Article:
Dec. 20, 2006
Poem: "Advent 1955" by John Betjeman, from Collected Poems. © Farrar, Straus and Giroux. Reprinted with permission.
The Advent wind begins to stir
With sea-like sounds in our Scotch fir,
It's dark at breakfast, dark at tea,
And in between we only see
Clouds hurrying across the sky
And rain-wet roads the wind blows dry
And branches bending to the gale
Against great skies all silver-pale.
The world seems traveling into space,
And traveling at a faster pace
Than in the leisured summer weather
When we and it sit out together,
For now we feel the world spin round
On some momentous journey bound
Journey to what? to whom? to where?
The Advent bells call out 'Prepare,
Your world is journeying to the birth
Of God made Man for us on earth.'
And how, in fact, do we prepare
For the great day that waits us there
The twenty-fifth day of December,
The birth of Christ? For some it means
An interchange of hunting scenes
On coloured cards. And I remember
Last year I sent out twenty yards,
Laid end to end, of Christmas cards
To people that I scarcely know
They'd sent a card to me, and so
I had to send one back. Oh dear!
Is this a form of Christmas cheer?
Or is it, which is less surprising,
My pride gone in for advertising?
The only cards that really count
Are that extremely small amount
From real friends who keep in touch
And are not rich but love us much.
Some ways indeed are very odd
By which we hail the birth of God.
We raise the price of things in shops,
We give plain boxes fancy tops
And lines which traders cannot sell
Thus parcell'd go extremely well.
We dole out bribes we call a present
To those to whom we must be pleasant
For business reasons. Our defense is
These bribes are charged against expenses
And bring relief in Income Tax.
Enough of these unworthy cracks!
"The time draws near the birth of Christ',
A present that cannot be priced
Given two thousand years ago.
Yet if God had not given so
He still would be a distant stranger
And not the Baby in the manger.
Literary and Historical Notes:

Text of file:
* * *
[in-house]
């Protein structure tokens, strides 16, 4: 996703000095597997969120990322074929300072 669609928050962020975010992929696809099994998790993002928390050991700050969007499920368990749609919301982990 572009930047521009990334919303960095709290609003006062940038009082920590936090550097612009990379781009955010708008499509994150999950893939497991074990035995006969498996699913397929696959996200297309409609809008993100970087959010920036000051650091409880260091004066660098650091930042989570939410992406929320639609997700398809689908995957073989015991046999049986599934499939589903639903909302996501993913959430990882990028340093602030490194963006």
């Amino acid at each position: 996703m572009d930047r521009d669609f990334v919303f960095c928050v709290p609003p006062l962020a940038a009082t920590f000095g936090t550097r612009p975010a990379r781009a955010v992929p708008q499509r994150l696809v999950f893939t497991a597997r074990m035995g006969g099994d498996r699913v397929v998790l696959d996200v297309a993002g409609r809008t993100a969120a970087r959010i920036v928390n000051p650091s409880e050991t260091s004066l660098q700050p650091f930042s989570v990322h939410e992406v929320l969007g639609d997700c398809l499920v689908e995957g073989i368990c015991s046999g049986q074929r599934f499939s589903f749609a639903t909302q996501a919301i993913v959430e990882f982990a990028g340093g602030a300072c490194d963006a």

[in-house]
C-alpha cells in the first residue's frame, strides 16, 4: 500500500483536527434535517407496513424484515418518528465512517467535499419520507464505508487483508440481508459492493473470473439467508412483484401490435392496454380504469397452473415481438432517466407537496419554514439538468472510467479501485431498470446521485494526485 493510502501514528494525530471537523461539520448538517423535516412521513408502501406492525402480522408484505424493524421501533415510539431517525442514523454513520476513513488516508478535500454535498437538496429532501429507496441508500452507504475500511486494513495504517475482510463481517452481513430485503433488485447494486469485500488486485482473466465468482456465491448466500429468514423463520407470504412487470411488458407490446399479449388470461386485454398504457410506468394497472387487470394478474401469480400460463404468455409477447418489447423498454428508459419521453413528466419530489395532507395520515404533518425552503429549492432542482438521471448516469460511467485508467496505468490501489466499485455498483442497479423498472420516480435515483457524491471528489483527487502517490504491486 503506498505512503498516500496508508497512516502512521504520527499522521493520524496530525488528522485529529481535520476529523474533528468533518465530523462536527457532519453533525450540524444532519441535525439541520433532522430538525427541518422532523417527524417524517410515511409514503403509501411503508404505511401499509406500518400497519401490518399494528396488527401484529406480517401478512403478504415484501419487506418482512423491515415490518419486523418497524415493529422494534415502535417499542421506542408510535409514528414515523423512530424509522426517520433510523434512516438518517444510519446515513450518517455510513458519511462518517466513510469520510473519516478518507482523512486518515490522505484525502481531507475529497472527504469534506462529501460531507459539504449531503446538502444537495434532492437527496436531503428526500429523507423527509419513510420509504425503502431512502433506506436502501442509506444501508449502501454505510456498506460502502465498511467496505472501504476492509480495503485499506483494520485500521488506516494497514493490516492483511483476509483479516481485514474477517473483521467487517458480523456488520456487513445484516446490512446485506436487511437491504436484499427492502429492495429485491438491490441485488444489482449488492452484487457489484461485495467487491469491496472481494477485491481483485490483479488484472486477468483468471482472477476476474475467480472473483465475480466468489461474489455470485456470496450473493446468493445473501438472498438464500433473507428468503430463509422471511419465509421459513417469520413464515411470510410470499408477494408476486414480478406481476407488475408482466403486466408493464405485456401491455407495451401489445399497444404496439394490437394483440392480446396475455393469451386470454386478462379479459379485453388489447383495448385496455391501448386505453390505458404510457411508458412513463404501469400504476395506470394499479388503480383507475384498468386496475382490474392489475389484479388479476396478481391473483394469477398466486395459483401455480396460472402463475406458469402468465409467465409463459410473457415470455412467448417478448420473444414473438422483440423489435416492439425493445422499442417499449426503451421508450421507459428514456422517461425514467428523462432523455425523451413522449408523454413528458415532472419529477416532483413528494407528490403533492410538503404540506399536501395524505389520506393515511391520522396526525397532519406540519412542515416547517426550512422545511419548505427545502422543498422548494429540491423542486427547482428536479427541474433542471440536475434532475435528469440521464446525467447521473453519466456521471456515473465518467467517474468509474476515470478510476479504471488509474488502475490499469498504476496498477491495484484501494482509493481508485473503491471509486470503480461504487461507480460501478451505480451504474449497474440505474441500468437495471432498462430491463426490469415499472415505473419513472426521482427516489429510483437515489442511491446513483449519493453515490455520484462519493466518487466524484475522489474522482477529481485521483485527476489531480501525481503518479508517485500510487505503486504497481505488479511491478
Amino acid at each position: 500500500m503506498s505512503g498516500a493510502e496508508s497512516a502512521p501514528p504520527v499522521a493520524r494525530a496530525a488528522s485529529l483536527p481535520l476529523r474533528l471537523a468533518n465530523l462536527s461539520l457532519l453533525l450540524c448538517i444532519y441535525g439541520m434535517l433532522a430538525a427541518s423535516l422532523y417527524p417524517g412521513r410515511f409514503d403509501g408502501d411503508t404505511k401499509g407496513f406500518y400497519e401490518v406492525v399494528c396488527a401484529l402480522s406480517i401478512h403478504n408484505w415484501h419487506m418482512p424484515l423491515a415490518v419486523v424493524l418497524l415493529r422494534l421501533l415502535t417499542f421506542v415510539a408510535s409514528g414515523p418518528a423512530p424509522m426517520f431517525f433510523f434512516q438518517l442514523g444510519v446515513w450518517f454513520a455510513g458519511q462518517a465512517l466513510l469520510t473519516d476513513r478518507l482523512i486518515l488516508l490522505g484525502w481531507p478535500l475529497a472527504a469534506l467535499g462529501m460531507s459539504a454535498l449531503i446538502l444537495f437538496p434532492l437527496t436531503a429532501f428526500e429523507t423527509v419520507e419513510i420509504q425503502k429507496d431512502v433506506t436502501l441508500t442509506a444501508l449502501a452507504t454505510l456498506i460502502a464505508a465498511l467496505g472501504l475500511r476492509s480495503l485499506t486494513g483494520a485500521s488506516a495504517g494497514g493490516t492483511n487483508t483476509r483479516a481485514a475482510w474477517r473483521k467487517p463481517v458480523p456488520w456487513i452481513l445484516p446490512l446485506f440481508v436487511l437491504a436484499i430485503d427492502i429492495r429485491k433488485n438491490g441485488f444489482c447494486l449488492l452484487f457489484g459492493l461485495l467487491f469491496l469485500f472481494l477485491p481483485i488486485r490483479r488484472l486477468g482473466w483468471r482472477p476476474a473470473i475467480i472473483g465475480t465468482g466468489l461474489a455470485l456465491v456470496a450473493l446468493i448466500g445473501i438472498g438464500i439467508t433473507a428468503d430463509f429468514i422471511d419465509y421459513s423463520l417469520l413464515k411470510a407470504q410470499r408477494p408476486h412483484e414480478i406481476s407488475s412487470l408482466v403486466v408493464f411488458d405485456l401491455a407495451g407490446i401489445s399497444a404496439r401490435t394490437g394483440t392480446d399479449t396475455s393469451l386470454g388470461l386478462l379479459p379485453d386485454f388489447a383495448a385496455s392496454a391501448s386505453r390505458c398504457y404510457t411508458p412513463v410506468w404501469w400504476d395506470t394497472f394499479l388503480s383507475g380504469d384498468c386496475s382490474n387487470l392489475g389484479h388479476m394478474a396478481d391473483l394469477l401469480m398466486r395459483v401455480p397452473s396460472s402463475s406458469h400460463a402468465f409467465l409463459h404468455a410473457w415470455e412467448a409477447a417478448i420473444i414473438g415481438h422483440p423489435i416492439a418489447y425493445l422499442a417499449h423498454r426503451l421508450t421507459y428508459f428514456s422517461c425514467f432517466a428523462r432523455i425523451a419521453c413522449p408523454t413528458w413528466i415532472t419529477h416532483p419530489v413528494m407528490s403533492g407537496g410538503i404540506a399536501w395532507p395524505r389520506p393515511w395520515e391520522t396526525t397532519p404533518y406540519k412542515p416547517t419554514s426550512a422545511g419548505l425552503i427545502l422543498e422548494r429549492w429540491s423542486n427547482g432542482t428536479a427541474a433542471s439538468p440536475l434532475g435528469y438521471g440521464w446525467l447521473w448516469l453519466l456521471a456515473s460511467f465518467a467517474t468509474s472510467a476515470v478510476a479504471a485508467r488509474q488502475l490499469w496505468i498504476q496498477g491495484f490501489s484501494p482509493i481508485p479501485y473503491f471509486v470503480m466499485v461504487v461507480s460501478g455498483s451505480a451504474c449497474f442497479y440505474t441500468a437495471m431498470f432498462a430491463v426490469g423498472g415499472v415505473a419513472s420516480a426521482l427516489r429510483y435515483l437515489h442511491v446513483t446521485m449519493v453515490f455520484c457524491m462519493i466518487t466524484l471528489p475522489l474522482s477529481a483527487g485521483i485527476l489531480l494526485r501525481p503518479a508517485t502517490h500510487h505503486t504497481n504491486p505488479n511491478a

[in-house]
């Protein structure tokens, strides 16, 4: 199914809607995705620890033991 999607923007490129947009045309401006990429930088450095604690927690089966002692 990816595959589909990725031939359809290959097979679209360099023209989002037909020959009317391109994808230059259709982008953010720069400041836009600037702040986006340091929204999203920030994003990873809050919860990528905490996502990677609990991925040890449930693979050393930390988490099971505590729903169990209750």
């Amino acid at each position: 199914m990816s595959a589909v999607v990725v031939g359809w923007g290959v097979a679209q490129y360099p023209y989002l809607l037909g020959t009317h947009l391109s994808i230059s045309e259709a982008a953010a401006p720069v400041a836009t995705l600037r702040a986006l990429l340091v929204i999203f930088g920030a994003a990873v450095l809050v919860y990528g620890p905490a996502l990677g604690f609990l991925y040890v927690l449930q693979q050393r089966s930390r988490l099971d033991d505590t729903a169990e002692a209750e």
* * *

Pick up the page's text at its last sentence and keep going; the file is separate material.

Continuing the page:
It's the birthday of novelist and short-story writer Hortense Calisher, (books by this author) born in Manhattan (1911). Though she has written several novels, she's best known for the many short stories she published in The New Yorker magazine, most of which are compiled in The Collected Stories of Hortense Calisher (1975).
Her father was a wealthy manufacturer of fine soaps and perfumes who didn't get married and have children until he was in his fifties. Calisher said, "[My father] made it plain ... that we children, as latecomers and intensely craved ones, [were] glamorously special." She had a luxurious childhood, surrounded by a huge extended family as well as art and books and music.
Many of her most anthologized stories are based on her childhood. She once said, "A happy childhood can't be cured. Mine'll hang around my neck like a rainbow, that's all, instead of a noose."
Her most recent book is Tattoo for a Slave, which came out in 2004.
It's the birthday of the poet and novelist Sandra Cisneros, (books by this author) born in Chicago in 1954. When she was growing up, her Mexican-born father would often have bouts of nostalgia for the home country, and he would force the whole family to go back there for a few months.
She went on to college, and she later said she was lucky to be a girl, because her father didn't care what she studied. He just expected her to meet her husband. So she was free to study an impractical subject like English. She kept writing, and one of her professors encouraged her to apply to the Iowa Writer's Workshop.
But once Cisneros got there, she felt totally out of place. She said, "My classmates were from the best schools in the country. They had been bred as fine hothouse flowers. I was a yellow weed among the city's cracks." One day, her class was given an exercise to think about the houses they'd grown up in. Cisneros's family had only owned one house, an ugly red bungalow. Listening to her classmates describe their childhood homes, she realized that she had grown up in a completely different world. She said, " It was not until this moment when I separated myself, when I considered myself truly distinct, that my writing acquired a voice. ... That's when I decided I would write about something my classmates couldn't write about."
Cisneros immediately began writing short pieces in the voice of a girl named Esperanza Cordero growing up in the barrio, who wants more than anything to live in a real house. And that became Cisneros's first novel, The House on Mango Street, which didn't receive much attention when it came out in 1983. But when it was republished in 1991, it made Sandra Cisneros one of the most popular Latina authors in America. Her most recent novel, Carmelo, came out in 2003.
Be well, do good work, and keep in touch.®